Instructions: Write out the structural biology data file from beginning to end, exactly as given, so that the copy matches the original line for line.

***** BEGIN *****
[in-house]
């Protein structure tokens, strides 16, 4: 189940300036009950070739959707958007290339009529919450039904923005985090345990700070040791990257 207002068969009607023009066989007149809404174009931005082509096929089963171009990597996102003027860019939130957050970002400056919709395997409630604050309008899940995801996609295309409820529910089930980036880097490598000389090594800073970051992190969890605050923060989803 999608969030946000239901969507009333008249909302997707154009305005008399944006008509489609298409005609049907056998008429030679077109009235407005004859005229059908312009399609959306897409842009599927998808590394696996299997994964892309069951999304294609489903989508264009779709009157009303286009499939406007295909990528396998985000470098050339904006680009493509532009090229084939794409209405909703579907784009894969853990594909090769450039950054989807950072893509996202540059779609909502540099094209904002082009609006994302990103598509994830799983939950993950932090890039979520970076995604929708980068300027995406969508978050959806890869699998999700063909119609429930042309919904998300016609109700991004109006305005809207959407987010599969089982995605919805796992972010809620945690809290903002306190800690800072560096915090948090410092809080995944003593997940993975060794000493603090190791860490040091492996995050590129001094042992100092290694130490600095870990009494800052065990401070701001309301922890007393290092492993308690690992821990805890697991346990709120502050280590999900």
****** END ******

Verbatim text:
[in-house]
């Protein structure tokens, strides 16, 4: 189940300036009950070739959707958007290339009529919450039904923005985090345990700070040791990257 207002068969009607023009066989007149809404174009931005082509096929089963171009990597996102003027860019939130957050970002400056919709395997409630604050309008899940995801996609295309409820529910089930980036880097490598000389090594800073970051992190969890605050923060989803 999608969030946000239901969507009333008249909302997707154009305005008399944006008509489609298409005609049907056998008429030679077109009235407005004859005229059908312009399609959306897409842009599927998808590394696996299997994964892309069951999304294609489903989508264009779709009157009303286009499939406007295909990528396998985000470098050339904006680009493509532009090229084939794409209405909703579907784009894969853990594909090769450039950054989807950072893509996202540059779609909502540099094209904002082009609006994302990103598509994830799983939950993950932090890039979520970076995604929708980068300027995406969508978050959806890869699998999700063909119609429930042309919904998300016609109700991004109006305005809207959407987010599969089982995605919805796992972010809620945690809290903002306190800690800072560096915090948090410092809080995944003593997940993975060794000493603090190791860490040091492996995050590129001094042992100092290694130490600095870990009494800052065990401070701001309301922890007393290092492993308690690992821990805890697991346990709120502050280590999900």